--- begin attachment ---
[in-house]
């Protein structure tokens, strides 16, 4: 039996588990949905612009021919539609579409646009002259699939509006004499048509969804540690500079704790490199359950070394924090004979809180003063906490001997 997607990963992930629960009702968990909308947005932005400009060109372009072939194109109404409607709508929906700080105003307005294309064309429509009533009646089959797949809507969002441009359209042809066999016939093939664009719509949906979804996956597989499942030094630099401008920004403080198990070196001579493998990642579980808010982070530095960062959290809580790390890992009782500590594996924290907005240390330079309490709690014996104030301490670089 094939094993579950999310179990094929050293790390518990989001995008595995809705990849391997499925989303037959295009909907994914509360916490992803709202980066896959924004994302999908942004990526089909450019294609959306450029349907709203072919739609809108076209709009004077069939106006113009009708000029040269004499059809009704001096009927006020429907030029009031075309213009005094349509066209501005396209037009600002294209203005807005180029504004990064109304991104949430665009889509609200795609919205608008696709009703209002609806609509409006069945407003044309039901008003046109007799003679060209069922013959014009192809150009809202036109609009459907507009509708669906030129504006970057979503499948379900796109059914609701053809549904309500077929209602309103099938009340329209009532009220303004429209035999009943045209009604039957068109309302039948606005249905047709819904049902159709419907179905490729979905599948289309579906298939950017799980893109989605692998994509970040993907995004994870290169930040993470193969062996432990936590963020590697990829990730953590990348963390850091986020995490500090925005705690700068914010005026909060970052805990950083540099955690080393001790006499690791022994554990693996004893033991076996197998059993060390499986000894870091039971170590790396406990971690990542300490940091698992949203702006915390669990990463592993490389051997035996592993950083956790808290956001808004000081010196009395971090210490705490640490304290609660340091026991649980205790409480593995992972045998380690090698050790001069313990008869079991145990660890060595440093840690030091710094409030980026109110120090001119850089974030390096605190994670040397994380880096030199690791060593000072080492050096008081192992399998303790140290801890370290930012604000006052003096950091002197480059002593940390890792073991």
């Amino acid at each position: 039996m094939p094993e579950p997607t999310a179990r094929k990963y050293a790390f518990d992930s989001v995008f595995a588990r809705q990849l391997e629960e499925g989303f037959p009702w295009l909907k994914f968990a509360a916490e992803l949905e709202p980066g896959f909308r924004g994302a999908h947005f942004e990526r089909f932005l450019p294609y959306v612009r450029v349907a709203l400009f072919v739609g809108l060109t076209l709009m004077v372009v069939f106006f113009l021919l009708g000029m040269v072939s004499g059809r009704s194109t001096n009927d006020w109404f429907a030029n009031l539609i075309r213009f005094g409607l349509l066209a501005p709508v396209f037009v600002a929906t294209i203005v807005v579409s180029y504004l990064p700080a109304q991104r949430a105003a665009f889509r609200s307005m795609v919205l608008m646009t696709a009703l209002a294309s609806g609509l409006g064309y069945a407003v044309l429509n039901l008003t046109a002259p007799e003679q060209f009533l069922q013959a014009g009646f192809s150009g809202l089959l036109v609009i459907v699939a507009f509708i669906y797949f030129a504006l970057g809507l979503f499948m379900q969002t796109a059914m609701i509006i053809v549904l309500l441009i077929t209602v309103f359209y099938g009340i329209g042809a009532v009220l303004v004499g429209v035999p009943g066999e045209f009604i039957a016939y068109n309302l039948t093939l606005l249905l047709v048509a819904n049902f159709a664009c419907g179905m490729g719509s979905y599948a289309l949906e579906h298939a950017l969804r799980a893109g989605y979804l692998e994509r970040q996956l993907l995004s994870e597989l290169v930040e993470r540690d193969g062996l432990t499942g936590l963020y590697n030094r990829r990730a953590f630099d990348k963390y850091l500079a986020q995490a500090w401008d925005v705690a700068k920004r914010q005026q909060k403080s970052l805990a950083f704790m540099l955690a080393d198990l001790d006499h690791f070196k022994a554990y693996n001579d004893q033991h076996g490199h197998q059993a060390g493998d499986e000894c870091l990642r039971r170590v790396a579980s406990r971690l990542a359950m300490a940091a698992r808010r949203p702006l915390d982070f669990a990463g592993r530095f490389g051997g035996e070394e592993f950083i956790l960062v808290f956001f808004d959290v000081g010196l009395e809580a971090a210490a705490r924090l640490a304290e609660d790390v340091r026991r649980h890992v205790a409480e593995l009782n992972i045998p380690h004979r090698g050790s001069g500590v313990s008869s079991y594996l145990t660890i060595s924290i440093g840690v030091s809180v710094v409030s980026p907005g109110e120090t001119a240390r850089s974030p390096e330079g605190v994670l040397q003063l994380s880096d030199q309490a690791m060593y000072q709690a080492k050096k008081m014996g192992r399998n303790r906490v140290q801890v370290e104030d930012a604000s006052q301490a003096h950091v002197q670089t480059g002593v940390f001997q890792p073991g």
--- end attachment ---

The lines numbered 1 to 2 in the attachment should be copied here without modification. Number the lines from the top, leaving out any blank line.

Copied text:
[in-house]
């Protein structure tokens, strides 16, 4: 039996588990949905612009021919539609579409646009002259699939509006004499048509969804540690500079704790490199359950070394924090004979809180003063906490001997 997607990963992930629960009702968990909308947005932005400009060109372009072939194109109404409607709508929906700080105003307005294309064309429509009533009646089959797949809507969002441009359209042809066999016939093939664009719509949906979804996956597989499942030094630099401008920004403080198990070196001579493998990642579980808010982070530095960062959290809580790390890992009782500590594996924290907005240390330079309490709690014996104030301490670089 094939094993579950999310179990094929050293790390518990989001995008595995809705990849391997499925989303037959295009909907994914509360916490992803709202980066896959924004994302999908942004990526089909450019294609959306450029349907709203072919739609809108076209709009004077069939106006113009009708000029040269004499059809009704001096009927006020429907030029009031075309213009005094349509066209501005396209037009600002294209203005807005180029504004990064109304991104949430665009889509609200795609919205608008696709009703209002609806609509409006069945407003044309039901008003046109007799003679060209069922013959014009192809150009809202036109609009459907507009509708669906030129504006970057979503499948379900796109059914609701053809549904309500077929209602309103099938009340329209009532009220303004429209035999009943045209009604039957068109309302039948606005249905047709819904049902159709419907179905490729979905599948289309579906298939950017799980893109989605692998994509970040993907995004994870290169930040993470193969062996432990936590963020590697990829990730953590990348963390850091986020995490500090925005705690700068914010005026909060970052805990950083540099955690080393001790006499690791022994554990693996004893033991076996197998059993060390499986000894870091039971170590790396406990971690990542300490940091698992949203702006915390669990990463592993490389051997035996592993950083956790808290956001808004000081010196009395971090210490705490640490304290609660340091026991649980205790409480593995992972045998380690090698050790001069313990008869079991145990660890060595440093840690030091710094409030980026109110120090001119850089974030390096605190994670040397994380880096030199690791060593000072080492050096008081192992399998303790140290801890370290930012604000006052003096950091002197480059002593940390890792073991």